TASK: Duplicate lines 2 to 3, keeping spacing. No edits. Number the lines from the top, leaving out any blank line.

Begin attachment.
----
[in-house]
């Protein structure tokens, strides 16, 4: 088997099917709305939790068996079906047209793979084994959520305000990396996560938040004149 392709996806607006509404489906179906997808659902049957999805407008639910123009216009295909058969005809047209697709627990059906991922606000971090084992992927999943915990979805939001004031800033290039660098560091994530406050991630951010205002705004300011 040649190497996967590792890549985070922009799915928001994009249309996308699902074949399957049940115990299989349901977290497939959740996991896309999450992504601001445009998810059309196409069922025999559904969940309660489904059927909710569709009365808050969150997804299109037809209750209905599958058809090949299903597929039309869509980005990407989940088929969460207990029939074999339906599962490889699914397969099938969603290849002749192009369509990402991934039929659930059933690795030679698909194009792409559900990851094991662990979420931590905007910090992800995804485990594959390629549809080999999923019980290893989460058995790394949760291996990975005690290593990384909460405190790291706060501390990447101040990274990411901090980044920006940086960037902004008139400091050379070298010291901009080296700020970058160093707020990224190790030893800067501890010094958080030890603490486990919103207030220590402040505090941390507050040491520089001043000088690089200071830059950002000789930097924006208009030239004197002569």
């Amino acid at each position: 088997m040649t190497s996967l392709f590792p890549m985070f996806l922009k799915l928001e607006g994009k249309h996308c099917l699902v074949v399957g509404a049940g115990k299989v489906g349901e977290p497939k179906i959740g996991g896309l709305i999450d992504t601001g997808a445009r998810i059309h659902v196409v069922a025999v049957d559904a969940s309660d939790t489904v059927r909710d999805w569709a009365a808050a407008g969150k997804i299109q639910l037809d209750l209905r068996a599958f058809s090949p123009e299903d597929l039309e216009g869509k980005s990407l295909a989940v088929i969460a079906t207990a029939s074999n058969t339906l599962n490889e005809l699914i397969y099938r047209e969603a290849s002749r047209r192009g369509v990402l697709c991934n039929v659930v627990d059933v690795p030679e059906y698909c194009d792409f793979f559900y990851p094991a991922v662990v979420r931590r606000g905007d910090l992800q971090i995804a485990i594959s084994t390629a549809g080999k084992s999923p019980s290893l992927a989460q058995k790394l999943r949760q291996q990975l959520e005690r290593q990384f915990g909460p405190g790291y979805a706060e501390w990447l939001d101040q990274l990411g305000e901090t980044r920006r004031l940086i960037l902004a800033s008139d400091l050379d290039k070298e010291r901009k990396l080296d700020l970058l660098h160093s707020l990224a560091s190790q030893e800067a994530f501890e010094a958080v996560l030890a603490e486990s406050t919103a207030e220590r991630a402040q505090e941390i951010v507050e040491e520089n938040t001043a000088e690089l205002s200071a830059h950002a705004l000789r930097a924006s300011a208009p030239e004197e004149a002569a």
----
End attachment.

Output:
């Protein structure tokens, strides 16, 4: 088997099917709305939790068996079906047209793979084994959520305000990396996560938040004149 392709996806607006509404489906179906997808659902049957999805407008639910123009216009295909058969005809047209697709627990059906991922606000971090084992992927999943915990979805939001004031800033290039660098560091994530406050991630951010205002705004300011 040649190497996967590792890549985070922009799915928001994009249309996308699902074949399957049940115990299989349901977290497939959740996991896309999450992504601001445009998810059309196409069922025999559904969940309660489904059927909710569709009365808050969150997804299109037809209750209905599958058809090949299903597929039309869509980005990407989940088929969460207990029939074999339906599962490889699914397969099938969603290849002749192009369509990402991934039929659930059933690795030679698909194009792409559900990851094991662990979420931590905007910090992800995804485990594959390629549809080999999923019980290893989460058995790394949760291996990975005690290593990384909460405190790291706060501390990447101040990274990411901090980044920006940086960037902004008139400091050379070298010291901009080296700020970058160093707020990224190790030893800067501890010094958080030890603490486990919103207030220590402040505090941390507050040491520089001043000088690089200071830059950002000789930097924006208009030239004197002569």
């Amino acid at each position: 088997m040649t190497s996967l392709f590792p890549m985070f996806l922009k799915l928001e607006g994009k249309h996308c099917l699902v074949v399957g509404a049940g115990k299989v489906g349901e977290p497939k179906i959740g996991g896309l709305i999450d992504t601001g997808a445009r998810i059309h659902v196409v069922a025999v049957d559904a969940s309660d939790t489904v059927r909710d999805w569709a009365a808050a407008g969150k997804i299109q639910l037809d209750l209905r068996a599958f058809s090949p123009e299903d597929l039309e216009g869509k980005s990407l295909a989940v088929i969460a079906t207990a029939s074999n058969t339906l599962n490889e005809l699914i397969y099938r047209e969603a290849s002749r047209r192009g369509v990402l697709c991934n039929v659930v627990d059933v690795p030679e059906y698909c194009d792409f793979f559900y990851p094991a991922v662990v979420r931590r606000g905007d910090l992800q971090i995804a485990i594959s084994t390629a549809g080999k084992s999923p019980s290893l992927a989460q058995k790394l999943r949760q291996q990975l959520e005690r290593q990384f915990g909460p405190g790291y979805a706060e501390w990447l939001d101040q990274l990411g305000e901090t980044r920006r004031l940086i960037l902004a800033s008139d400091l050379d290039k070298e010291r901009k990396l080296d700020l970058l660098h160093s707020l990224a560091s190790q030893e800067a994530f501890e010094a958080v996560l030890a603490e486990s406050t919103a207030e220590r991630a402040q505090e941390i951010v507050e040491e520089n938040t001043a000088e690089l205002s200071a830059h950002a705004l000789r930097a924006s300011a208009p030239e004197e004149a002569a």